Big Bend National Park is one of America's lesser visited parks, especially considering its size. This allows for a great chance to find some solitude in a variety of environments from barren desert to forested mountains and lush river valleys. I took the opportunity to head down there in early April, when the park is in the tail end of spring and the scorching heat of the summer hasn't yet arrived. I'm going to share some highlights of my trip and let the photos do most of the talking.
When I first started looking into Big Bend, I knew I wanted to take an overnight trip to the edge of the South Rim of the Chisos Mountains. Centrally located in the park, the Chisos Mountains have the highest elevations in the area at just under 8,000 feet above sea level and can be seen from just about anywhere in the park. Even though I see all sorts of mountains in Colorado, I knew these ones would be different so I made sure to start my trip off in the Chisos.
It's a 12 mile round trip hike to the South Rim and as you can see, the view really was worth it! Some people hike it all in one day, but I wanted to get a sunrise and a sunset out there so I got my overnight permit at the Chisos visitor center and packed in with my tent and camera. A small note about backcountry permits: try to plan all of your overnight stays onto one permit. You can put up to 14 consecutive nights on just one permit and the price is the same for one night or 14, just $10 total. This can include nights backpacking in the mountains and nights spent primitive camping along the unmaintained dirt roads, so ideally you should try to figure out a game plan ahead of time and get the permit as soon as you arrive.
Expect to see a variety of life in the Chisos, from vibrant wildflowers to the robust century plant. That's the plant in the foreground of the image above, I was very interested in the form it had and how it contrasted the surrounding landscape. In just a few weeks after I was there, some of these plants will shoot a flowering stalk up to 20 feet high. This happens only once in the plant's lifetime of about 25-30 years and it dies shortly after the bloom.
After the Chisos Mountains, the next spot I wanted to see was the incredible Santa Elena Canyon. I took my time on the drive over there as I'm a sucker for geology and roadside interpretive sites. I couldn't help but stop at nearly every one to learn about the unusual geology of the area and soak in the grand desert views. The national park system really is fantastic as there are so many ways to enjoy the parks!
The Rio Grande has carved through the massive cliffs of the Sierra Ponce (Mexican side) and the Mesa de Anguila (US side), creating a staggering view of cliffs 1500 feet tall that make up the Santa Elena Canyon. The river was flowing lightly and pleasant to stand in. In theory, one could walk right into Mexico from here though that probably isn't a wise choice legally. Out here it doesn't seem like an international border at all, just complete wilderness. It made me happy to see that this place was still wild!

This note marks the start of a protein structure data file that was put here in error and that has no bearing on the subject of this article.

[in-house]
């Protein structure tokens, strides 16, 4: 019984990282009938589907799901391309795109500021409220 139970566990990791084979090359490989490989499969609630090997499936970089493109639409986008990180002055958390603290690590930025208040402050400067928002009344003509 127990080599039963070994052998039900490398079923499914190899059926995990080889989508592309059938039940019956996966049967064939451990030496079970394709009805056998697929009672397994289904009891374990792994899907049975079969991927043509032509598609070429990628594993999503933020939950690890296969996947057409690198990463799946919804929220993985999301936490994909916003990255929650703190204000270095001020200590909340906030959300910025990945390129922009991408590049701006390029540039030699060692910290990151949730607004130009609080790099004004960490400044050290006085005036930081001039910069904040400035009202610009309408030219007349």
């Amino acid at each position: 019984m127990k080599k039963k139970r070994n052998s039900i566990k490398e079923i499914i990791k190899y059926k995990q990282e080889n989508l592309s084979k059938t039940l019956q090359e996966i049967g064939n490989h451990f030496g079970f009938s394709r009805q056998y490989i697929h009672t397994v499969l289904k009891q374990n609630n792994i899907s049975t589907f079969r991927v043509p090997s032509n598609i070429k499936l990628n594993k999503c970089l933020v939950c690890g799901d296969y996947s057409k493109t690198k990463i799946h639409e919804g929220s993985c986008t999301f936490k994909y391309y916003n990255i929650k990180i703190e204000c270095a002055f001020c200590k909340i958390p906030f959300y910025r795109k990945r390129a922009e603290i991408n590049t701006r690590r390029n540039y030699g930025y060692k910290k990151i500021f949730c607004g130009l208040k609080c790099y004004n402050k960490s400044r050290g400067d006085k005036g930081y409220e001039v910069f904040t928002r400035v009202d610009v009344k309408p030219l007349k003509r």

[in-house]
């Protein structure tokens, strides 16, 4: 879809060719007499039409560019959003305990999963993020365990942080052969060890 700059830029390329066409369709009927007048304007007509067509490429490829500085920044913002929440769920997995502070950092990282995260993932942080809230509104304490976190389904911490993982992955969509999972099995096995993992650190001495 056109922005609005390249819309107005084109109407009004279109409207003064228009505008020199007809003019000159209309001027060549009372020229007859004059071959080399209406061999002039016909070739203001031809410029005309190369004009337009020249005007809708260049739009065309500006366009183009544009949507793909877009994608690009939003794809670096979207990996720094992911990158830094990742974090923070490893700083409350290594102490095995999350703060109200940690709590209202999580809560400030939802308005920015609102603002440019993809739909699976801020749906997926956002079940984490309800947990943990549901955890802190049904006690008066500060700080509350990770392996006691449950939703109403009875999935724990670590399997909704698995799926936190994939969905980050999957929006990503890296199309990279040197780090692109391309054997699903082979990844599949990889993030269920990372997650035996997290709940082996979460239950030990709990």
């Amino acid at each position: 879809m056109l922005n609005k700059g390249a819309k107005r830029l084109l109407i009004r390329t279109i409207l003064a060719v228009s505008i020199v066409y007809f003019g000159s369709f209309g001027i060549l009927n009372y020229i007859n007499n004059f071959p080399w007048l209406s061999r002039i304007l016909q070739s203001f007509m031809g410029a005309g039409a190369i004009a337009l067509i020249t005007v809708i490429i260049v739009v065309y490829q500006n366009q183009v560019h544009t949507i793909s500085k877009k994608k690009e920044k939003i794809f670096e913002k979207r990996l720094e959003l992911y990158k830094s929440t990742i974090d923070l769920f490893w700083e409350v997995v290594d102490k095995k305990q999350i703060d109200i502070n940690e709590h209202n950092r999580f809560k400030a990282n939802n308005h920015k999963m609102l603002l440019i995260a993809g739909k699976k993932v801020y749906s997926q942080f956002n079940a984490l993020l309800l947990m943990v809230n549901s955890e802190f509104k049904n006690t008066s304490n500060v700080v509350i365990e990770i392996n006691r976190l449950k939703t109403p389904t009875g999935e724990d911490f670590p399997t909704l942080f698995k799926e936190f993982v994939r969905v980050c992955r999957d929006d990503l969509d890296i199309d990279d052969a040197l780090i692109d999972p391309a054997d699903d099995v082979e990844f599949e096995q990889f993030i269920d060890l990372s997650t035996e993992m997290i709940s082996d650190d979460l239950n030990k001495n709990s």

Of course, there's the vast expanses of Chihuahuan desert that cover the rest of the park. It's certainly worth exploring this area and the unusual life that has adapted to it. The ocotillo grows nearly 20 feet tall and was flowering at the end of each branch at this time of year. Just a few days after a rain, it will completely cover itself in small leaves. The desert parts of the park have some very nice campsites and plenty of opportunities to find some solitude.
As far as my trip outside the park goes, it was very neat to drive through the endless land of western Texas. Many towns seem to have gone through periods of boom and bust out in the frontier, with some places doing better than others. The pumps at this station said gas was $1.29 a gallon so it must have shut down at least a decade ago.
This station was in the Ghost town of Orla, Texas and must have been defunct for much longer than that... Some parts of west Texas look like quite a desolate place.
On the last day of my trip, the kind gentleman that shared the long drive to Texas with me invited me to the Star Party at the Fort Davis Observatory. This was very cool and worth the side trip if you're in the area! They let you look through several of their telescopes and we were even able to see Jupiter's rings and four of its moons! In case the huge wilderness of Big Bend didn't make you feel small enough, gazing into deep space and seeing a nebula where stars are being born should do the trick. This is the Hobby-Eberly Telescope, which was completed in 1997 and at 9.2 meters is one of the largest optical telescopes in the world.
And here's one more photo from the South Rim, this one taken during a moody and dark sunset. Leave a comment and let me know which image is your favorite! If you're ever in the mood to see a quiet corner of the country, I can highly recommend a trip to Big Bend National Park.
To finish up I will leave you with a small video that highlights the trip and shows some of my life behind the lens. It's really a great experience to do what I do!
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